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Saturday, November 25, 2000

Mauna Kea’s
Subaru spots cluster
of 1,000 galaxies

The Japanese observatory posts
a picture of the discovery
on the Internet

By Helen Altonn

An unknown galaxy cluster about five billion light-years from Earth has been photographed by Japan's huge Subaru telescope on Mauna Kea.

The National Astronomical Observatory of Japan in Tokyo announced the discovery by posting a picture on the Internet at

About 1,000 galaxies are shown in the image, taken by Subaru's optical-infrared telescope, one of the largest in the world.

It has a 27-foot-wide mirror and a unique wide-field camera that can "detect the furthest reach of the universe," said Masahiko Hayashi, Subaru telescope professor for Japan's astronomical observatory.

Named for stars called Pleiades in English, the Subaru telescope saw "first light" in early 1999.

It will go into full operation Dec. 4 with a research program involving astronomers around the world.

"We have a lot of troubles but we are happy because the telescope performance is just what we expected or more," Hayashi said in a telephone interview from the Big Island.

The problems involve initial software and hardware bugs which, he said, "we expected, but hoped not (to have)."

Even so, the telescope is preparing for worldwide use with a significant discovery showing what it can do.

A cluster of galaxies contains more than 50 galaxies within a region about 10 million light-years across.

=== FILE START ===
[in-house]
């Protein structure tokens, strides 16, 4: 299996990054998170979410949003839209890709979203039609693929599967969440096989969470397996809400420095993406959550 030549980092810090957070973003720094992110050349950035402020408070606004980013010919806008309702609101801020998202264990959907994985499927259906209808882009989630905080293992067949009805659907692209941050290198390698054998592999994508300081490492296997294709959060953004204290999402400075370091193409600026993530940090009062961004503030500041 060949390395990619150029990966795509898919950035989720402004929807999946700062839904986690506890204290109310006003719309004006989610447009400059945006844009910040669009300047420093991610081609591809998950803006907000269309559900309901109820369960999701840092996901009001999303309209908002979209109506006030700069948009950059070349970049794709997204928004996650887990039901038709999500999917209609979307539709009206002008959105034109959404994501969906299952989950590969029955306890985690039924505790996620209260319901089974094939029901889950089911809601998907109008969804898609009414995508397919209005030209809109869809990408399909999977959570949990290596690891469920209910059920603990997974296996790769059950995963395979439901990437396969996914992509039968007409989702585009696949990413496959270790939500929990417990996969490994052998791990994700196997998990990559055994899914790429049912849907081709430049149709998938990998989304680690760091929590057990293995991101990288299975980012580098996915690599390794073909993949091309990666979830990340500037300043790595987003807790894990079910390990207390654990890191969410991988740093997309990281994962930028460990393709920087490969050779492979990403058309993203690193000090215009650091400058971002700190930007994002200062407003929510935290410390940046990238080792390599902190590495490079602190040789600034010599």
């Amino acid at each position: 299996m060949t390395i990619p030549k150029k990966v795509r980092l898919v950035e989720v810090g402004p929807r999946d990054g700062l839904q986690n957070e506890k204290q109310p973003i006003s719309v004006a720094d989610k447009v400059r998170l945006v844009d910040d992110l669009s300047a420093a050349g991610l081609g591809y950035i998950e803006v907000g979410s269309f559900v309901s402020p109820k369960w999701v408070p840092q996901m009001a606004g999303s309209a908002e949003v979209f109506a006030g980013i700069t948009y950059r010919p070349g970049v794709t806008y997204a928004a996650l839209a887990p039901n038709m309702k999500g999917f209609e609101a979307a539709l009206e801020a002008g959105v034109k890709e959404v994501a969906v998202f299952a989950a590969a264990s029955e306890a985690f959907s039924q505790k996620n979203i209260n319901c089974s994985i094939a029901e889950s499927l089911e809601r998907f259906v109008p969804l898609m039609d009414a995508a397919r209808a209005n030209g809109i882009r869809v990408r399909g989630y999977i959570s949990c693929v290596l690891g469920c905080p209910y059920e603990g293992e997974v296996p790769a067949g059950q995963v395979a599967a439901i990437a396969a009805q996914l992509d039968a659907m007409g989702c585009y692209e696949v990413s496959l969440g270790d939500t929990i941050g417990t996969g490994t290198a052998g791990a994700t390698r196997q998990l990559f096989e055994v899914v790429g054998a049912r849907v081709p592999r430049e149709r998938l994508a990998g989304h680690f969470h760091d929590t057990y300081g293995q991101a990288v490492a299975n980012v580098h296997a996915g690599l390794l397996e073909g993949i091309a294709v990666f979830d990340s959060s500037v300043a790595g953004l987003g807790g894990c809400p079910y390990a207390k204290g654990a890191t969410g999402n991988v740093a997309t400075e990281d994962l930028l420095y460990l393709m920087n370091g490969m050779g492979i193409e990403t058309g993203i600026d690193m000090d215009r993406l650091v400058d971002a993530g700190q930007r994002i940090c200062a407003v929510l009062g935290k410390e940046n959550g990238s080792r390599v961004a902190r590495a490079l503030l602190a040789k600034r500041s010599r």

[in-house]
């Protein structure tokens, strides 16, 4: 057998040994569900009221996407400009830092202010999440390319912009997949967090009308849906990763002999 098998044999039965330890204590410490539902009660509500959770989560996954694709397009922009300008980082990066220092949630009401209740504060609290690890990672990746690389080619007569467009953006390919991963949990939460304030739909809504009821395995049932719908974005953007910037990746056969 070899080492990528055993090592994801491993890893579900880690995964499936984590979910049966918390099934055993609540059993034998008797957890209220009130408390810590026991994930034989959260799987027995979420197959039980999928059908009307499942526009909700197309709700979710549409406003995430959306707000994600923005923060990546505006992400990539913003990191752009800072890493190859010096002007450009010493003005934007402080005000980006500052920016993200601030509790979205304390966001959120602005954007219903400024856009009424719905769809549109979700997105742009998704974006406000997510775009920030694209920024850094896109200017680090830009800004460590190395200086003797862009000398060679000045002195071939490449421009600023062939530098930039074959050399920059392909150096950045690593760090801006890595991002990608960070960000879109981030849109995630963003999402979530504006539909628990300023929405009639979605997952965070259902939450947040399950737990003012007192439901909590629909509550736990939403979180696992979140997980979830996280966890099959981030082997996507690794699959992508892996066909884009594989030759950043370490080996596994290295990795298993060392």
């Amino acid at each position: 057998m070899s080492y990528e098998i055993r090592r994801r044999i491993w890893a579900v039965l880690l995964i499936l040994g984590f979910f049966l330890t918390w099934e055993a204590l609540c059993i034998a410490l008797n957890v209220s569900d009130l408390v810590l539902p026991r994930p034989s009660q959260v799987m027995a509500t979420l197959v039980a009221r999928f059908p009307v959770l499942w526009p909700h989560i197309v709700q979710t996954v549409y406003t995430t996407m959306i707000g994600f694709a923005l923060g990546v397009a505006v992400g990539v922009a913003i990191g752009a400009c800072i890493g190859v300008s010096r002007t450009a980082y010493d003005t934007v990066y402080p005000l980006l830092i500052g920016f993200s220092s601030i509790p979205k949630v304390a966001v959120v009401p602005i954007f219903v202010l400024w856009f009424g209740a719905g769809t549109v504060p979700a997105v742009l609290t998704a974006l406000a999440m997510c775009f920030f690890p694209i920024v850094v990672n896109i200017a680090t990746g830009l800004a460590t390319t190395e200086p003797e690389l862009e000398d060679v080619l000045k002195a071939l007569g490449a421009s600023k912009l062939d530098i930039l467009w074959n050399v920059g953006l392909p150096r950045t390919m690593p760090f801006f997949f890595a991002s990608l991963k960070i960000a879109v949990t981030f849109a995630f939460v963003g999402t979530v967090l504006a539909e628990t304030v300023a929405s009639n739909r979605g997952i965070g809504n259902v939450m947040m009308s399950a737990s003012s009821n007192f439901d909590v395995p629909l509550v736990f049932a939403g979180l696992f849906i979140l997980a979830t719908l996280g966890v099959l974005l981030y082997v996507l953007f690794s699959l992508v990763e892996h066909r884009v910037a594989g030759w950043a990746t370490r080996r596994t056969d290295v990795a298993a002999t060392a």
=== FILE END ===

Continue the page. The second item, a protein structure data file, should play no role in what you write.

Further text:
At the center of the previously unknown cluster detected by Subaru is an elliptic galaxy that's 200,000 light-years across -- twice the size of our galaxy -- emitting yellowish light, said Satoshi Miyazaki, an assistant at the Subaru observatory.

Miyazaki and others monitored the cluster between June and August through the telescope's 80-million-pixel Subaru Prime Focus Camera, called Suprime-Cam.

It's a wide field camera for visible light. The Suprime-Cam can capture images 100 times as large as those taken by the Hubble Space Telescope and monitor celestial objects more than 100 times fainter than stars visible to the naked eye, the scientists said.

Hayashi said it can take large-scale images covering regions of the sky the size of the moon.

"That means we can very easily find a new class of objects and galaxies because of the large field."

Hayashi is interested in planet-forming processes and Miyazaki wants to explore the history of the formation of the universe about 15 billion years ago.

The telescope will go into full operation with 26 projects by the Japanese, U.S., British and Russian researchers, said Norio Kaifu, head of the observatory. They will be conducted on 36 nights until March.

The projects were selected from 114 applications submitted to the observatory by July. It is now accepting applications for joint research projects from April to July next year.

Hayashi said the first projects represent five categories of investigation ranging from solar system to cosmological observations.

University of Hawaii Institute for Astronomy researchers are guaranteed 15 percent of the telescope time under a UH-Japan agreement.

About 20 Hawaii researchers have worked with it the past year, Hayashi said.

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